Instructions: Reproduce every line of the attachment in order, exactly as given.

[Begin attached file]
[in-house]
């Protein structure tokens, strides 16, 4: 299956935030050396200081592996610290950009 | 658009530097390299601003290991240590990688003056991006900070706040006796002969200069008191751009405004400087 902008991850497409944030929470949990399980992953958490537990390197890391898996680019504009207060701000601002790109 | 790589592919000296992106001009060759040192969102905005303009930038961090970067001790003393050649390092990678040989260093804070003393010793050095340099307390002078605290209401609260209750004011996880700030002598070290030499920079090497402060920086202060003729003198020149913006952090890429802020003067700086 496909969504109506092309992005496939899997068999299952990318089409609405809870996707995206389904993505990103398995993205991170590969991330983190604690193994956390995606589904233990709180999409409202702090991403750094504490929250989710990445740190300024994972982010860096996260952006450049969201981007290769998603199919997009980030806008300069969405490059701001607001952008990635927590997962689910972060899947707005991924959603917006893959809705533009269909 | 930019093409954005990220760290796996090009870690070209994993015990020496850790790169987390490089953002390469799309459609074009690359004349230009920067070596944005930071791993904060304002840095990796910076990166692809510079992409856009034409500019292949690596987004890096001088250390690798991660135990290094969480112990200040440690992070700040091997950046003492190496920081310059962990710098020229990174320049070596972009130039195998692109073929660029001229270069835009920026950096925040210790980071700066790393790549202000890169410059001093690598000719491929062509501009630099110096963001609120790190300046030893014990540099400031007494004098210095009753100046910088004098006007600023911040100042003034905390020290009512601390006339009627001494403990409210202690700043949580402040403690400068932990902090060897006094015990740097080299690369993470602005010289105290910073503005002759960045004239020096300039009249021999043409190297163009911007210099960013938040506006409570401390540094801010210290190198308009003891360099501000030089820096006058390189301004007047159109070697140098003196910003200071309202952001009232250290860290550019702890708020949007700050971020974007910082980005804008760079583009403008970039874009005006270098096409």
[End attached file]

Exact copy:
[in-house]
């Protein structure tokens, strides 16, 4: 299956935030050396200081592996610290950009 | 658009530097390299601003290991240590990688003056991006900070706040006796002969200069008191751009405004400087 902008991850497409944030929470949990399980992953958490537990390197890391898996680019504009207060701000601002790109 | 790589592919000296992106001009060759040192969102905005303009930038961090970067001790003393050649390092990678040989260093804070003393010793050095340099307390002078605290209401609260209750004011996880700030002598070290030499920079090497402060920086202060003729003198020149913006952090890429802020003067700086 496909969504109506092309992005496939899997068999299952990318089409609405809870996707995206389904993505990103398995993205991170590969991330983190604690193994956390995606589904233990709180999409409202702090991403750094504490929250989710990445740190300024994972982010860096996260952006450049969201981007290769998603199919997009980030806008300069969405490059701001607001952008990635927590997962689910972060899947707005991924959603917006893959809705533009269909 | 930019093409954005990220760290796996090009870690070209994993015990020496850790790169987390490089953002390469799309459609074009690359004349230009920067070596944005930071791993904060304002840095990796910076990166692809510079992409856009034409500019292949690596987004890096001088250390690798991660135990290094969480112990200040440690992070700040091997950046003492190496920081310059962990710098020229990174320049070596972009130039195998692109073929660029001229270069835009920026950096925040210790980071700066790393790549202000890169410059001093690598000719491929062509501009630099110096963001609120790190300046030893014990540099400031007494004098210095009753100046910088004098006007600023911040100042003034905390020290009512601390006339009627001494403990409210202690700043949580402040403690400068932990902090060897006094015990740097080299690369993470602005010289105290910073503005002759960045004239020096300039009249021999043409190297163009911007210099960013938040506006409570401390540094801010210290190198308009003891360099501000030089820096006058390189301004007047159109070697140098003196910003200071309202952001009232250290860290550019702890708020949007700050971020974007910082980005804008760079583009403008970039874009005006270098096409």